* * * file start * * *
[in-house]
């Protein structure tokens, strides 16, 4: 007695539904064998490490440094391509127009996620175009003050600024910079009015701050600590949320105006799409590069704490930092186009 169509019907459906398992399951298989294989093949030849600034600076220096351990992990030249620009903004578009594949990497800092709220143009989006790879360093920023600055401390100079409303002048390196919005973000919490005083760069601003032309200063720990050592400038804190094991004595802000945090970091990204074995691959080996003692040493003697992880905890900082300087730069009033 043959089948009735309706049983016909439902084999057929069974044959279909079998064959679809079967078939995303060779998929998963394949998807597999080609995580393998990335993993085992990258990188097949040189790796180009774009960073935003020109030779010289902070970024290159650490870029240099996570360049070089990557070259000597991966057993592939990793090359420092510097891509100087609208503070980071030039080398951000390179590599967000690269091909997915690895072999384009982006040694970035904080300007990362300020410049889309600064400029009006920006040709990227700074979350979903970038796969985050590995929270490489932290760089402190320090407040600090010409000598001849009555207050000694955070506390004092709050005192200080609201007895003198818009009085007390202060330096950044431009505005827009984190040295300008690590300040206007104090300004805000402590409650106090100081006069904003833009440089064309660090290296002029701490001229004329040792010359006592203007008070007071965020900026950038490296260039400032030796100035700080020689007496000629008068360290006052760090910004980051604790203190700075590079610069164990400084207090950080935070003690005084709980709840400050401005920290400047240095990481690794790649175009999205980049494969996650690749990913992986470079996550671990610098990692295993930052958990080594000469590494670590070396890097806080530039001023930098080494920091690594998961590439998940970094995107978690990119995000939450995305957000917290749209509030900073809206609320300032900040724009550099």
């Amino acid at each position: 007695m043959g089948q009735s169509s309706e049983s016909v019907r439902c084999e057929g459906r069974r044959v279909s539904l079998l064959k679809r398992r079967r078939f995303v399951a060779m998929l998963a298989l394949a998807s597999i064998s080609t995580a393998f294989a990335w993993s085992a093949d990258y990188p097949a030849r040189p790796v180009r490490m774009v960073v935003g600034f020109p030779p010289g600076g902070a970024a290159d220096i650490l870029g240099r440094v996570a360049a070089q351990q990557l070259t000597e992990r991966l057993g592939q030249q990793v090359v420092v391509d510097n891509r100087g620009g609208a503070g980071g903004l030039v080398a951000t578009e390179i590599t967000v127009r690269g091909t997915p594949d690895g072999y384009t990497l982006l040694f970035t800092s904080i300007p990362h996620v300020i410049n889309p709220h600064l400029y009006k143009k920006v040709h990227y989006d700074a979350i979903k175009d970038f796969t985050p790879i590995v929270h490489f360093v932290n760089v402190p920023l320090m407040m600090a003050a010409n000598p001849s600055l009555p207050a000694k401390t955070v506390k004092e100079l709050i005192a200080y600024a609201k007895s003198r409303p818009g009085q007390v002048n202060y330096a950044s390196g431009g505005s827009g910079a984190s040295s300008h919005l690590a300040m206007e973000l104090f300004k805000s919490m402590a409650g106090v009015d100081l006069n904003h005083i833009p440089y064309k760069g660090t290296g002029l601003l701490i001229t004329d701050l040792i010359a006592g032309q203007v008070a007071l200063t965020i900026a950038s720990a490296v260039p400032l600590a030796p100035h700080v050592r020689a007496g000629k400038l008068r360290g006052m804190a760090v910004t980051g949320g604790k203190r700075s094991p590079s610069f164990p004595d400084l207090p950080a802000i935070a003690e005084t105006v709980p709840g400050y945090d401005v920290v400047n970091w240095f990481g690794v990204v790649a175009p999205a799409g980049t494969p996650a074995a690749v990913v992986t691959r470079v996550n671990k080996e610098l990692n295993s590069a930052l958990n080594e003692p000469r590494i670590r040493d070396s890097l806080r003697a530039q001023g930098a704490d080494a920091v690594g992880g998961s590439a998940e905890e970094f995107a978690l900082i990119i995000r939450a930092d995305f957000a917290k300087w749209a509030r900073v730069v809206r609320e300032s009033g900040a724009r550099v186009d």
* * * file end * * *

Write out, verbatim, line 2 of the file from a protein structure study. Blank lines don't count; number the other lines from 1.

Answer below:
């Protein structure tokens, strides 16, 4: 007695539904064998490490440094391509127009996620175009003050600024910079009015701050600590949320105006799409590069704490930092186009 169509019907459906398992399951298989294989093949030849600034600076220096351990992990030249620009903004578009594949990497800092709220143009989006790879360093920023600055401390100079409303002048390196919005973000919490005083760069601003032309200063720990050592400038804190094991004595802000945090970091990204074995691959080996003692040493003697992880905890900082300087730069009033 043959089948009735309706049983016909439902084999057929069974044959279909079998064959679809079967078939995303060779998929998963394949998807597999080609995580393998990335993993085992990258990188097949040189790796180009774009960073935003020109030779010289902070970024290159650490870029240099996570360049070089990557070259000597991966057993592939990793090359420092510097891509100087609208503070980071030039080398951000390179590599967000690269091909997915690895072999384009982006040694970035904080300007990362300020410049889309600064400029009006920006040709990227700074979350979903970038796969985050590995929270490489932290760089402190320090407040600090010409000598001849009555207050000694955070506390004092709050005192200080609201007895003198818009009085007390202060330096950044431009505005827009984190040295300008690590300040206007104090300004805000402590409650106090100081006069904003833009440089064309660090290296002029701490001229004329040792010359006592203007008070007071965020900026950038490296260039400032030796100035700080020689007496000629008068360290006052760090910004980051604790203190700075590079610069164990400084207090950080935070003690005084709980709840400050401005920290400047240095990481690794790649175009999205980049494969996650690749990913992986470079996550671990610098990692295993930052958990080594000469590494670590070396890097806080530039001023930098080494920091690594998961590439998940970094995107978690990119995000939450995305957000917290749209509030900073809206609320300032900040724009550099």